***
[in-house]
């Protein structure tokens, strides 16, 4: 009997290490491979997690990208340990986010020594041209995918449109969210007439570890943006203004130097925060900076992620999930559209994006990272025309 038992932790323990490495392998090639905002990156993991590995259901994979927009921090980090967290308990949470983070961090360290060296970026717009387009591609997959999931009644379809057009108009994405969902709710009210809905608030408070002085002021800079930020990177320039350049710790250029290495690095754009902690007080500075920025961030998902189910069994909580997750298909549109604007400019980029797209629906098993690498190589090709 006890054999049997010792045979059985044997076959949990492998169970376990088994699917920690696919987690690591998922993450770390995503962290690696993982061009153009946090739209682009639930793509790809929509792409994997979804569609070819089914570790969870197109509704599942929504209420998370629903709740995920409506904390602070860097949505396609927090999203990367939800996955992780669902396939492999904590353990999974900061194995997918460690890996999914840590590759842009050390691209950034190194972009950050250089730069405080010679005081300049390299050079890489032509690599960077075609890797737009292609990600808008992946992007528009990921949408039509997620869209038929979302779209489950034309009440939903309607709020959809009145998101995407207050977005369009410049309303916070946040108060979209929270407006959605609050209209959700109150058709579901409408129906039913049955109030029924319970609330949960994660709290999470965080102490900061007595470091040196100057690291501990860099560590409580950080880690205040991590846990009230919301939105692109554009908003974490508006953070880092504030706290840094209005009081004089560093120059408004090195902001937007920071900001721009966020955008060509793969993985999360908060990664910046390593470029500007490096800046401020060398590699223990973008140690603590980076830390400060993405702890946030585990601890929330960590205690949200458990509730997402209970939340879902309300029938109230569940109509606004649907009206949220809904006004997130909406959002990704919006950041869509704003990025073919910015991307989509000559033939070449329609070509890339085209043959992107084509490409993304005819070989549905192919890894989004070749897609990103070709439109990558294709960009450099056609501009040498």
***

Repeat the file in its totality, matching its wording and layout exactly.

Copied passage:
[in-house]
């Protein structure tokens, strides 16, 4: 009997290490491979997690990208340990986010020594041209995918449109969210007439570890943006203004130097925060900076992620999930559209994006990272025309 038992932790323990490495392998090639905002990156993991590995259901994979927009921090980090967290308990949470983070961090360290060296970026717009387009591609997959999931009644379809057009108009994405969902709710009210809905608030408070002085002021800079930020990177320039350049710790250029290495690095754009902690007080500075920025961030998902189910069994909580997750298909549109604007400019980029797209629906098993690498190589090709 006890054999049997010792045979059985044997076959949990492998169970376990088994699917920690696919987690690591998922993450770390995503962290690696993982061009153009946090739209682009639930793509790809929509792409994997979804569609070819089914570790969870197109509704599942929504209420998370629903709740995920409506904390602070860097949505396609927090999203990367939800996955992780669902396939492999904590353990999974900061194995997918460690890996999914840590590759842009050390691209950034190194972009950050250089730069405080010679005081300049390299050079890489032509690599960077075609890797737009292609990600808008992946992007528009990921949408039509997620869209038929979302779209489950034309009440939903309607709020959809009145998101995407207050977005369009410049309303916070946040108060979209929270407006959605609050209209959700109150058709579901409408129906039913049955109030029924319970609330949960994660709290999470965080102490900061007595470091040196100057690291501990860099560590409580950080880690205040991590846990009230919301939105692109554009908003974490508006953070880092504030706290840094209005009081004089560093120059408004090195902001937007920071900001721009966020955008060509793969993985999360908060990664910046390593470029500007490096800046401020060398590699223990973008140690603590980076830390400060993405702890946030585990601890929330960590205690949200458990509730997402209970939340879902309300029938109230569940109509606004649907009206949220809904006004997130909406959002990704919006950041869509704003990025073919910015991307989509000559033939070449329609070509890339085209043959992107084509490409993304005819070989549905192919890894989004070749897609990103070709439109990558294709960009450099056609501009040498």